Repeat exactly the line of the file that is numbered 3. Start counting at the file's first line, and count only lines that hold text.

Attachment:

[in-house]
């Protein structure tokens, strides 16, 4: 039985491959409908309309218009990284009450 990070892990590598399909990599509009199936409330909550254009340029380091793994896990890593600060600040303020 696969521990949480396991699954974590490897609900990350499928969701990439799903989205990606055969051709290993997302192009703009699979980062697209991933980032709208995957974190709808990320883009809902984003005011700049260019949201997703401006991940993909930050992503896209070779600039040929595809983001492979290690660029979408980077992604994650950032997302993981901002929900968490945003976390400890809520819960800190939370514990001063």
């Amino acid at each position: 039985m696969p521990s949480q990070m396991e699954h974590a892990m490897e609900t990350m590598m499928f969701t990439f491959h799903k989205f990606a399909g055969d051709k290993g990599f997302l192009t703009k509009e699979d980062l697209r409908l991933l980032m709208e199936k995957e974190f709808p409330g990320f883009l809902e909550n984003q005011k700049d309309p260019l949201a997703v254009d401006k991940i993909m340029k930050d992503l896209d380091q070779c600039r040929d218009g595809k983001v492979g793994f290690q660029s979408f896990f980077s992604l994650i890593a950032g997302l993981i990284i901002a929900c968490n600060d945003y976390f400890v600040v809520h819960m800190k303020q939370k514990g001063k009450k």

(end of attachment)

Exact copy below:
């Amino acid at each position: 039985m696969p521990s949480q990070m396991e699954h974590a892990m490897e609900t990350m590598m499928f969701t990439f491959h799903k989205f990606a399909g055969d051709k290993g990599f997302l192009t703009k509009e699979d980062l697209r409908l991933l980032m709208e199936k995957e974190f709808p409330g990320f883009l809902e909550n984003q005011k700049d309309p260019l949201a997703v254009d401006k991940i993909m340029k930050d992503l896209d380091q070779c600039r040929d218009g595809k983001v492979g793994f290690q660029s979408f896990f980077s992604l994650i890593a950032g997302l993981i990284i901002a929900c968490n600060d945003y976390f400890v600040v809520h819960m800190k303020q939370k514990g001063k009450k």